By | June 7, 2010

Bible and magnifying glassIn our previous post, Peter and Herod had an epic battle of the wills. Herod went crazy and tried his best to kill Peter. Peter does what he is best at, and has god kill Herod. Dead. Worm food. It really, really isn’t a good idea to fuck with Peter!

Chapter 13Well, after a chapter as fun as Chapter 12, I guess it is not unexpected that we’d get a rather dull chapter. And lord is it ever dull. The disciples continue to spread the word of Jesus Christ throughout the area. Paul strikes a man blind for blasphemy. (One quick note: already, the Christians are punishing people for blasphemy, just like the Pharisees punished Christ for blasphemy. I am just saying, is all.) Paul starts to take Peter’s place as the voice of the new church. And that about wraps this chapter up.

Chapter 14[sigh] Another dull chapter. The disciples continue to spread the gospel through surrounding towns. In one town, the priest from the Temple of Zeus sacrifices animals to the disciples. Paul tries to talk them out of it, explaining that he and Barnabas are just men, not gods. That doesn’t work so well, though.

The Pharisees and Jews aren’t done with the disciples. The Jews (Luke’s word, not mine) track the disciples to Lystra, where the Jews start trying to win over the crowds. The Jews are able to talk the Lystrans into stoning Paul. Ayup, you read that right, Paul was stoned. He was dragged out of the city and left for dead, but he was just mostly dead. After some rest and recovery time, Paul recoups from the stoning.

Chapter 15There are practical matters that are starting to rise up within the fledgling church. The first regards the tradition of circumcision. Those of Jewish descent were circumcised per the word of Moses. Gentiles had no such decree, so they didn’t circumcise their children. The various city churches wanted a definitive answer: did a person need to be circumcised to be a Christian? This question was raised all the way up to Peter and the church elders – along with input from some of the Pharisees in Jerusalem. (Don’t ask: I have no idea why any of the Pharisees get to give their opinion.) Peter gives a few arcane reasons, and then delivers the final answer: circumcision is not required, since that will allow the largest number of people to convert. It’s all a numbers game…

One note: the church is setting up a heirarchy. Peter and a group of unnamed elders were at the very top, underneath them were The Twelve, underneath them were the leaders of the various city churches. The Catholic church has codified this heirarchy, proclaiming Peter to be the first Pope. I don’t buy it, but I can see an internal logic to the Catholic’s argument.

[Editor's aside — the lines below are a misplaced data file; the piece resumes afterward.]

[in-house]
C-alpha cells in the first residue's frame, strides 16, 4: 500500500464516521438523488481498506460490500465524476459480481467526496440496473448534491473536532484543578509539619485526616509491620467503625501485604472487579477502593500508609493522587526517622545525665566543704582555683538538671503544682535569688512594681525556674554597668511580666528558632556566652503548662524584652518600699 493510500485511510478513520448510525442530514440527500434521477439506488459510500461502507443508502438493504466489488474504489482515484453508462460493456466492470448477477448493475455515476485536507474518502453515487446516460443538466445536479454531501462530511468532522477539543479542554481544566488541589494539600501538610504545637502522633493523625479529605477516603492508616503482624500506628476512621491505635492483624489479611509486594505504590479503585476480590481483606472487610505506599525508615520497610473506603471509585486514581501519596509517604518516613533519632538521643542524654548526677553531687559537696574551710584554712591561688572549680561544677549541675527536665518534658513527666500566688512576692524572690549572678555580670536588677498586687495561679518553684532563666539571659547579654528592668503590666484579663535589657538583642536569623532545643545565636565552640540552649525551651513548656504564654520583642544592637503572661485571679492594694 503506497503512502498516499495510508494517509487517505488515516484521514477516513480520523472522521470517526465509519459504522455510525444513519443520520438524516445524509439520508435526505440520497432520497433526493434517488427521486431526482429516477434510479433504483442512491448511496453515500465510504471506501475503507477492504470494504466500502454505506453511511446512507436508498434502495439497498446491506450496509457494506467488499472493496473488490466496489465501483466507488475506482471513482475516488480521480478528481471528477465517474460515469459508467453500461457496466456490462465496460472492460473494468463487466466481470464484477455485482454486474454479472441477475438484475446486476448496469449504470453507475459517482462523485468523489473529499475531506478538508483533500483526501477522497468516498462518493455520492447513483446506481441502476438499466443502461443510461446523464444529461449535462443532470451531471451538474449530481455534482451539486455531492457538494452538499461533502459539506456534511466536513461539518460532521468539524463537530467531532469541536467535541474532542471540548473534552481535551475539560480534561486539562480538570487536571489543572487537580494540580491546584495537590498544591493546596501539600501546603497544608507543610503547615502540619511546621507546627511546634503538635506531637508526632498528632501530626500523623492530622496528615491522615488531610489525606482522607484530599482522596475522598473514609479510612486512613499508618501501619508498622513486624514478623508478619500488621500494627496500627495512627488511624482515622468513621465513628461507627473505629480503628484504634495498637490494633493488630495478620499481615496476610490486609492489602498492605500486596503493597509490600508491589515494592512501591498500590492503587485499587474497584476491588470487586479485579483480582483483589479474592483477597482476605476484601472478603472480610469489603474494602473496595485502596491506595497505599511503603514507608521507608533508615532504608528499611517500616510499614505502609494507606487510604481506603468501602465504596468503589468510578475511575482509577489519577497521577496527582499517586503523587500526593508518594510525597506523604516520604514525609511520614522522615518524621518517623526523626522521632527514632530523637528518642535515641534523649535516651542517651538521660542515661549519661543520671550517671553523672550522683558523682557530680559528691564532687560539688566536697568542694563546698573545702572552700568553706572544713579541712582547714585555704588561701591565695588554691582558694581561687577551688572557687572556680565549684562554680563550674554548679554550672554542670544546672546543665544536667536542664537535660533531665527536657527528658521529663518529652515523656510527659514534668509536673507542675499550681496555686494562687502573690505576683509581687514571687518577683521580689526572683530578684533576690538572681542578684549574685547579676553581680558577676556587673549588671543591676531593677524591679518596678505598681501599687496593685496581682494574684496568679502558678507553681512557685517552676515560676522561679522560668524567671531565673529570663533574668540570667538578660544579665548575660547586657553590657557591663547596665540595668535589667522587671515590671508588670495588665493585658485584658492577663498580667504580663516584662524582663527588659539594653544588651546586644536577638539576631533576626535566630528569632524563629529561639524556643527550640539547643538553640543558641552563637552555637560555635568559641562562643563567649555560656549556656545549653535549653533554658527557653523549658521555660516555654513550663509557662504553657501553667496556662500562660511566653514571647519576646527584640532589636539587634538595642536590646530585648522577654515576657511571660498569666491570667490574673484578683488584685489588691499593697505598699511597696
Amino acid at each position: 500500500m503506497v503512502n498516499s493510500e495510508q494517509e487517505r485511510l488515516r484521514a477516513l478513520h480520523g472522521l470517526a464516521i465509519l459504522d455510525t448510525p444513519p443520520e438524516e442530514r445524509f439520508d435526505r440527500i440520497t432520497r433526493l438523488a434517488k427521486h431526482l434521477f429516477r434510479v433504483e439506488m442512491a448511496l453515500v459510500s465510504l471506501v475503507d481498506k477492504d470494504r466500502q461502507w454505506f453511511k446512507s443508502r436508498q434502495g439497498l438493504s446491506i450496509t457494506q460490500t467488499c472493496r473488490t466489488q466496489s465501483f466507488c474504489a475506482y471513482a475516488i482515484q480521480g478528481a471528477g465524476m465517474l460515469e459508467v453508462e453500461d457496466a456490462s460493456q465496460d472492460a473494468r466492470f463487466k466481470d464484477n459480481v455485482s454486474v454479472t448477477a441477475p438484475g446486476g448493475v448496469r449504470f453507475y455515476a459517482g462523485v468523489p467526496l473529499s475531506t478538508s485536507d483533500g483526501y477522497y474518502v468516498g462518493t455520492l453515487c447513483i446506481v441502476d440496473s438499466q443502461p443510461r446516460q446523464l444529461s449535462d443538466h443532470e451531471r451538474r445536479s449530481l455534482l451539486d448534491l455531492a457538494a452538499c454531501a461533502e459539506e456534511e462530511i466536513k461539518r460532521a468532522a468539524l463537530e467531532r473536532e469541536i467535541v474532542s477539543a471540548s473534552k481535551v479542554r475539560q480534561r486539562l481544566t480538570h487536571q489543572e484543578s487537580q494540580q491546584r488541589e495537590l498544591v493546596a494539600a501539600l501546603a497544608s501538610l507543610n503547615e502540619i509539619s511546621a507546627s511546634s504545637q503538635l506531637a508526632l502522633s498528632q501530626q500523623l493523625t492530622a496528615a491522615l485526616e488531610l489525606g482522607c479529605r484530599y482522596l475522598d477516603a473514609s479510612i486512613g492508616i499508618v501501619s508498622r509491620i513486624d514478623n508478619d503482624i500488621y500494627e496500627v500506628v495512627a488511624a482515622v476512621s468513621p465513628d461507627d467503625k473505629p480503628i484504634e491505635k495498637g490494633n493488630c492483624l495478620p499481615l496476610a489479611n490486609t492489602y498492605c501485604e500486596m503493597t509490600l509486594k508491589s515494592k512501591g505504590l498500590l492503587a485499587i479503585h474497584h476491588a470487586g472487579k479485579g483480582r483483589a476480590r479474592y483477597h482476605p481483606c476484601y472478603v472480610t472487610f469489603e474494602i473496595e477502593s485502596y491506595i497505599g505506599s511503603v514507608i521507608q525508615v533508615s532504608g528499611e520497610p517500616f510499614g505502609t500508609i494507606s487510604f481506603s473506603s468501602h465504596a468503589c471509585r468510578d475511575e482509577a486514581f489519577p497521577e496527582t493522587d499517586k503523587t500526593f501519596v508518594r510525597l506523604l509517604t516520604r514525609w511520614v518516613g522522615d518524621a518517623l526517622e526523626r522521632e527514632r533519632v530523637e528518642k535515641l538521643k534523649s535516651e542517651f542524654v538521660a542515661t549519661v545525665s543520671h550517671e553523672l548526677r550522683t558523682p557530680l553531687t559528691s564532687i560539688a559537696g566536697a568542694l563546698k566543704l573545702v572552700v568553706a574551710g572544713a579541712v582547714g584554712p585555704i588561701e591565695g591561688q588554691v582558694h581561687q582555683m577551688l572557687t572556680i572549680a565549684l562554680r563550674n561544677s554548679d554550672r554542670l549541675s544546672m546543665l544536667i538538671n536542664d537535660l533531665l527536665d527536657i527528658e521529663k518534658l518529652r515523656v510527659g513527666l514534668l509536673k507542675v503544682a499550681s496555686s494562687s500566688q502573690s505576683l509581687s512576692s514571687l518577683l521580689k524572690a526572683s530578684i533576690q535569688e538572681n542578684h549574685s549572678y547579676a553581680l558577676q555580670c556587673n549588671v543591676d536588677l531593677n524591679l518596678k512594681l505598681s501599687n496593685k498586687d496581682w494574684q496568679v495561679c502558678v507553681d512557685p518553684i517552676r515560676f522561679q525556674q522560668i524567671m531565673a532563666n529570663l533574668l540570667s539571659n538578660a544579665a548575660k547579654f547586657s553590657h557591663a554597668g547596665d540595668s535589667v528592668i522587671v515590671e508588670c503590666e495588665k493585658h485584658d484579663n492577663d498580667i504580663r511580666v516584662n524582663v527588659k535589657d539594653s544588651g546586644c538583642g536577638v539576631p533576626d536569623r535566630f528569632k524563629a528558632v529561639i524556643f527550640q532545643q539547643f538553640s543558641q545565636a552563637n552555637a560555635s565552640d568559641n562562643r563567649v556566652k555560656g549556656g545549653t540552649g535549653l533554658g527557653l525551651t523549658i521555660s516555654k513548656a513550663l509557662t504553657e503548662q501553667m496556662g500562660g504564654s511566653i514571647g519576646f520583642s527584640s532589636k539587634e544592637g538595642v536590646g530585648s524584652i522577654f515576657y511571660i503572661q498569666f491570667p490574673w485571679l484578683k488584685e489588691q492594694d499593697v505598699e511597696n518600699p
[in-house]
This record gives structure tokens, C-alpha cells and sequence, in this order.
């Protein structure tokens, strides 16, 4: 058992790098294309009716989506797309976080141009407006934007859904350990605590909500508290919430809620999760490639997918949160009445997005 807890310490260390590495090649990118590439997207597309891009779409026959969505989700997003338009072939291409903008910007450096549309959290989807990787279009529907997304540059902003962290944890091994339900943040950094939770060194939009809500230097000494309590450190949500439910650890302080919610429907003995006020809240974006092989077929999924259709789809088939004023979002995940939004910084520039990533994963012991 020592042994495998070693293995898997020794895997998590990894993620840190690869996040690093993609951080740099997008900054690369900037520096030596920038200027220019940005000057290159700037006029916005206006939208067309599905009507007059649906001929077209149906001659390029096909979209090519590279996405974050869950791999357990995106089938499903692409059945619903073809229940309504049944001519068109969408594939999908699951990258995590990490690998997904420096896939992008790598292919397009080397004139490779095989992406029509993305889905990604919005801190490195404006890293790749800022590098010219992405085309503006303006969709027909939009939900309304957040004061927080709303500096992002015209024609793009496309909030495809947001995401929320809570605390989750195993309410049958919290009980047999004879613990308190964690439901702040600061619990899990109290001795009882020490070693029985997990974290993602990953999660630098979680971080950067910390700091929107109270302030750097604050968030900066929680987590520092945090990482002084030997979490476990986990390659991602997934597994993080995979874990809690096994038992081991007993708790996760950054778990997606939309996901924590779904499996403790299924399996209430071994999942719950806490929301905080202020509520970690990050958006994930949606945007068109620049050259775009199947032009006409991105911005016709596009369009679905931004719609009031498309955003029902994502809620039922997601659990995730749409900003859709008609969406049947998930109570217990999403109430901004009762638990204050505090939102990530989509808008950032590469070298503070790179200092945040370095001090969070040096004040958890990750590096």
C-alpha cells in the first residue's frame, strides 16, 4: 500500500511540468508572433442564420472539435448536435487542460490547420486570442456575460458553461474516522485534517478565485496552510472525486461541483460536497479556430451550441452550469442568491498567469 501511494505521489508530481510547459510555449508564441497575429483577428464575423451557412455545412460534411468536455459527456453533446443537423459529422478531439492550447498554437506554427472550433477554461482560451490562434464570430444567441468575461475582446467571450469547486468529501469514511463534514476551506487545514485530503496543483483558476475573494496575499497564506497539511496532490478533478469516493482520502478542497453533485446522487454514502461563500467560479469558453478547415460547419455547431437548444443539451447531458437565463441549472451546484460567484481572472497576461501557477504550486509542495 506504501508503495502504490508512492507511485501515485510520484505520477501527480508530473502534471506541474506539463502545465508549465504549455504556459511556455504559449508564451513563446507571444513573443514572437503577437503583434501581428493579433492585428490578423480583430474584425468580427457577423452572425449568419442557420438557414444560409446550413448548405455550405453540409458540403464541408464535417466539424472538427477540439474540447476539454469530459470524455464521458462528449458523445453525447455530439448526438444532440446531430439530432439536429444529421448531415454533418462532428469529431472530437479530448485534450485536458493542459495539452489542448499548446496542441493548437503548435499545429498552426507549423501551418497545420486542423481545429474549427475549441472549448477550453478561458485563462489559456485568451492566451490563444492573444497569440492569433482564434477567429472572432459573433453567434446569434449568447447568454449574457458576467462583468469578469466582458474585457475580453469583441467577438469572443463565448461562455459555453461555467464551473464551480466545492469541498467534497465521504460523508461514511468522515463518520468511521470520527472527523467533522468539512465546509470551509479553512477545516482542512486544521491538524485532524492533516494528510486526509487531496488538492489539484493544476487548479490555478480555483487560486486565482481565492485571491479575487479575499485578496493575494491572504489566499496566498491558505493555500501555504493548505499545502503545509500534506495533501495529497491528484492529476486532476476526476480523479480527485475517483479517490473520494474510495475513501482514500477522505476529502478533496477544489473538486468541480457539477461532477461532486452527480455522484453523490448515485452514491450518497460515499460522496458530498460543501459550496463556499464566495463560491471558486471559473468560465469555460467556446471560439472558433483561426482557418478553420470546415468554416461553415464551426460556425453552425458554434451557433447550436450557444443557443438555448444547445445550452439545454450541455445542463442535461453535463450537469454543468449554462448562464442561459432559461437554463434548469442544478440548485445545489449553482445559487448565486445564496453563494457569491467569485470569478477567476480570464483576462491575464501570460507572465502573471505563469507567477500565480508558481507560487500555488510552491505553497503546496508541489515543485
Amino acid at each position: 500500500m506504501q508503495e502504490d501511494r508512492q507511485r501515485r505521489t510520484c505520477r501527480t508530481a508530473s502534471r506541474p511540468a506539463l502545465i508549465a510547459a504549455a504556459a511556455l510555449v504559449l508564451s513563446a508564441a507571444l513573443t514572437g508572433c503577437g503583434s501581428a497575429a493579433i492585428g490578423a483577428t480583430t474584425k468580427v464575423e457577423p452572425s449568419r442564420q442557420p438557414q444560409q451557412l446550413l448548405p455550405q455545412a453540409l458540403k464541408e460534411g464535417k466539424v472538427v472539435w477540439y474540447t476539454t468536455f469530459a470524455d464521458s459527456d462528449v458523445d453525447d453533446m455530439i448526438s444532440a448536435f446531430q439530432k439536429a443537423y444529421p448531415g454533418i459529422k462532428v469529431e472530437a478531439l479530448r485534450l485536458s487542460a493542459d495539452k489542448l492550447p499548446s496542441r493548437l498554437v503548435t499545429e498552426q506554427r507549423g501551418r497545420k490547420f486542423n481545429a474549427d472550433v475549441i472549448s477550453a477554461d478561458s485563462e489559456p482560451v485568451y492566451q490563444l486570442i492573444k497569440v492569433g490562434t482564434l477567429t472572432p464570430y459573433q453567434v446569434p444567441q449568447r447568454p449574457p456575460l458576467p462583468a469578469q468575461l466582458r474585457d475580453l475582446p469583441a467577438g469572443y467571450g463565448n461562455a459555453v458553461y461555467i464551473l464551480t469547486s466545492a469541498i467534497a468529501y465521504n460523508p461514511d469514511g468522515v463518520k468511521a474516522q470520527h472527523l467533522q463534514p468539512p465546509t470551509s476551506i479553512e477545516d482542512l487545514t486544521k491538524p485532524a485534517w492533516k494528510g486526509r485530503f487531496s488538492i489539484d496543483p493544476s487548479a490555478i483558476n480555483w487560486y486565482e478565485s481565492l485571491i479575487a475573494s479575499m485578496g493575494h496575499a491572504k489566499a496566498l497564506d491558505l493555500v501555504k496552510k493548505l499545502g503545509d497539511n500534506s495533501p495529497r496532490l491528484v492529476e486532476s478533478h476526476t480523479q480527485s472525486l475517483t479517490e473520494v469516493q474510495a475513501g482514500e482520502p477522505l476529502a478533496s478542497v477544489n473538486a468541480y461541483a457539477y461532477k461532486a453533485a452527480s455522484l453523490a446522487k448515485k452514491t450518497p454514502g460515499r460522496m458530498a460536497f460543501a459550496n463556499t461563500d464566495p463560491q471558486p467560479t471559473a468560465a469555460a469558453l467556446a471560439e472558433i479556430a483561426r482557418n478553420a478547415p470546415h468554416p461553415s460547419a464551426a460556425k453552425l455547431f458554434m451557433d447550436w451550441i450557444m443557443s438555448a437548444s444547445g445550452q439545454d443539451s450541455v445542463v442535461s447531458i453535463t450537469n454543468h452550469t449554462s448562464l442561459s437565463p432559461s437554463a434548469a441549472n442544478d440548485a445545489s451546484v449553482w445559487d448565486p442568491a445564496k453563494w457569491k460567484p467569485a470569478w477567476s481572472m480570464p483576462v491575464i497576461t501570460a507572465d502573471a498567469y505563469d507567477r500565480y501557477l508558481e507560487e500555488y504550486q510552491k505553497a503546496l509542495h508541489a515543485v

There’s also a bit of a split in the church already. Well, specifically within The Twelve. Barnabas and Paul were going to go out on another evangelical mission. Barnabas wanted to take  John with them, but Paul refused, saying that Mark had not done as much work as the others, and wasn’t worthy. After a lot of fighting, they ended up splitting up, with Paul going alone to Silas while Barnabas and Mark headed off to Cyprus.

And so it begins.

Chapter 16There is a rather jarring change in the narrative voice in this chapter. For just a few verses, Luke makes himself part of the story (“As soon as he had seen the vision, we immediately looked…”). This was so unexpected that it threw me off track. This is the first time in Acts and through his entire Gospel that Luke has cast himself in the story.

Anyway, the disciples are spreading far and wide proclaiming the gospel of Jesus Christ. Interestingly enough, the holy spirit forbids the disciples from teaching in Asia and Bithynia. No reason is given. I thought this was a rather weird sidenote.

Paul and a few other of The Twelve (and Luke, apparently) go to Macedonia per a dream that Paul had. There they run into a merchant named Lydia, who they convert and then accept her offer to “come and stay at my home.”  I am not reading anything into that. Seriously. I’m not!

They also meet a slave girl who is also a fortune teller. Her owners take advantage of the girl’s fortune telling ability to make a lot of money (one presumes by charging suckers to have their fortunes read). When she sees Paul and the others, she begins following them, shouting loudly that the men were servants of God. The girl does this for “many days” until Paul finally loses patience and casts away the spirit of divination.

The girl’s owners are enraged, since the girl can no longer tell the future. Seeing their main source of riches forever ruined, the owners storm forward and grab Paul and Silas. They take Paul and Silas before the city’s magistrates, who rule in favor the slave owners. Paul and Simon are immediately stripped and beaten with sticks, then thrown in prison. Yeesh!

While the disciples were in the jail, a massive earthquake struck. The earthquake was so strong that it opened all of the doors in the jail and shook the chains from the hands of the prisoners. The jailer assumes that the disciples have taken this opportunity to escape, and goes to kill himself with a sword! Paul stops him, and the man is overtaken by Paul’s selfless deed. He immediately has Paul and Silas fed, wounds tended and moved into his own house. While they were there, the man and his whole family were baptised.

As is his wont, Luke adds a small coda to the end of the story. The Magistrates agree to release Paul and Silas, but only if the two sneak out of town. Paul refuses, saying that they should not have to slink out of town, since they are Roman citizens and Romans deserve better. The magistrates are swayed by this, and Paul and Silas are publicly escorted out of town. But the disciples double-back to Lydia’s house for fellowship and encouragement.

Ayup, I really liked the last half of this chapter. Good stuff.

Up next: Peter who? It’s Paul’s ball now

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